A Series of 20 Tantric Kriyas: #1 Viparita Karani Mudra
As many of us move indoors with the cooler weather I thought it would be a good time to share a series of 20 Tantric Kriyas for investigating our inner essence. These 20 kriyas were taught to me by my teacher Hari, and are described in my book Letters from the Yoga Masters. Reading them is one thing; experiencing them takes me deep within on a journey of self-discovery.
Hari taught me the following twenty kriya yoga practices related to the stages of pratyahara (withdrawal from the senses), dharana (concentration), and dhyana (meditation). The techniques build on each other, so they are intended to eventually be done as one complete practice, one after the other. For example, learn the first kriya and practice it daily for a week. Then learn the second kriya and do the first and second together for a week. Then learn the third kriya, and practice all three for a week. Once all the kriyas are learned, the entire practice can be done as one. We will introduce you to one practice each month.
This process would take a long time to do, so I suggest you start to work with these kriyas one at a time, and then perhaps thread a few together for a longer practice. Some of them bundle together quite beautifully.
The first nine kriyas are pratyahara kriyas. These are followed by ten dharana kriyas. The final practice is one dhyana kriya. These make up an incredibly abundant and powerful practice outlined in Letters from the Yoga Masters from pages 147-160.
Viparita Karani Mudra #1
This mudra is done in a half-shoulderstand position, reversing the body. This allows the
amrita nectar from the Soma Chakra above the palate to flow in the opposite direction of gravity
. While holding the mudra there is a specific rotation of consciousness for your mind to follow, creating a loop of energy.
If half-shoulderstand position is not available to you, the rotation of consciousness can also be done in setu bandhasana, the bridge pose.
Additional “ingredients” are amritpan khechari mudra, and Ujjayi breathing (described further below). You can add these into the practice at whatever point you feel ready to do so, but first just familiarize yourself with the rotation of consciousness.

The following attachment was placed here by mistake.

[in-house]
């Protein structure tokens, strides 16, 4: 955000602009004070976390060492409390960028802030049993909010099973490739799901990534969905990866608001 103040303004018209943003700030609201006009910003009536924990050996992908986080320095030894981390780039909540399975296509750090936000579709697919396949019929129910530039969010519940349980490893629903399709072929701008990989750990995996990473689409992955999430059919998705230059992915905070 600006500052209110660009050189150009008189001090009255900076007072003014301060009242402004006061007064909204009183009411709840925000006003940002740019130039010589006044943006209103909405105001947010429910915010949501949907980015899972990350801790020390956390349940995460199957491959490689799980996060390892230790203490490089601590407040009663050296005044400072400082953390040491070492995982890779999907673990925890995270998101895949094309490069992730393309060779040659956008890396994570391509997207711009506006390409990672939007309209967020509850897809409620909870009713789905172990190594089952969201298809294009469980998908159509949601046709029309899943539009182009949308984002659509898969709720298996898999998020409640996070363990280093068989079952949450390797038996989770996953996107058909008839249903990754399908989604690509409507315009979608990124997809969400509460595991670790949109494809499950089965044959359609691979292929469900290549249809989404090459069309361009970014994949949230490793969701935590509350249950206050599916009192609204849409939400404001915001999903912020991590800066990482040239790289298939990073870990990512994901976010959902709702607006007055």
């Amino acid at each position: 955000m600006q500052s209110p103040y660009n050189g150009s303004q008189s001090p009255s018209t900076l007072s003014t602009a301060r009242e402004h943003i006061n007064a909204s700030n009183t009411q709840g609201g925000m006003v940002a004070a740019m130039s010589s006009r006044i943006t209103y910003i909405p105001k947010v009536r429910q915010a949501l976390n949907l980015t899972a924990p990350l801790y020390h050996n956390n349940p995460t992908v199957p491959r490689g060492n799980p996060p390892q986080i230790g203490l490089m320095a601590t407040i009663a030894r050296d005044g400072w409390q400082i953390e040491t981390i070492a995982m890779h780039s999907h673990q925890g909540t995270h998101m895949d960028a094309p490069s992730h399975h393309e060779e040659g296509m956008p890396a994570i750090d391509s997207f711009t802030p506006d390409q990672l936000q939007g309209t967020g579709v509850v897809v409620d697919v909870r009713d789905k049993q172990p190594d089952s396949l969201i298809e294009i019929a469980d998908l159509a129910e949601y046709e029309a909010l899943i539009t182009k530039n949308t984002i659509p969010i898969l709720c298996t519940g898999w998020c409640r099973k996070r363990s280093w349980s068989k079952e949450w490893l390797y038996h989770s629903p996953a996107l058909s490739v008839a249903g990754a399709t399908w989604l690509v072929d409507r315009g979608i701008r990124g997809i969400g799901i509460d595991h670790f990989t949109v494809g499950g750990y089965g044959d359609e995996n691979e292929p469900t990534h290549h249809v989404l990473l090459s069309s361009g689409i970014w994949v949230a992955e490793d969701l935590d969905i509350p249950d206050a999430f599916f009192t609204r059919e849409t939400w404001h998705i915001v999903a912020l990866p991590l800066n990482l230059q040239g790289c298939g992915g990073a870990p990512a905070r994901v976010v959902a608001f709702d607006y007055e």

At the bottom of this article, be sure to check out the YouTube video with guidance.
Go into viparitakarani mudra (the half-shoulderstand pose) so the body is inverted (or bridge pose for more comfort). Close the eyes.
Hold the breath briefly and imagine the nectar cooling here, then exhale this cooled stream of nectar to the ajna chakra (space between the eyebrows), then to the bindu (the posterior fontanel at the back of the head) and to the sahasrara chakra at the crown of the head.
From sahasrara, move right back down to the manipura chakra for the next inhalation to repeat the process, increasing the flow of nectar. Repeat this process, gradually working up to eleven repetitions. Advanced practice is to repeat this process twenty-one times.
Adding in Amritpan Khechari and Ujjayi to the process:
Amritam is “nectar of immortality.” The name of this technique means “to drink the nectar of immortality.” According to Madhavananda who taught Hari, this takes you into deeper and profoundly subtler regions, beyond the intellectual and analytical layer. Keep the mouth closed and gently curl back the tip of the tongue toward the soft palate, to the best of your ability. Breathe with the tongue curled back, creating a natural Ujjayi breathing so you can hear the soft sound of your breath.
Indu Arora sheds more light on the body position of this mudra, including the energetic and subtle physiology.
Viparita Karani mudra image is drawing by Mugs McConnell in Letters from the Yoga Masters.
Setu Bandhasana image is drawn by Thor Polukoshko for SOYA.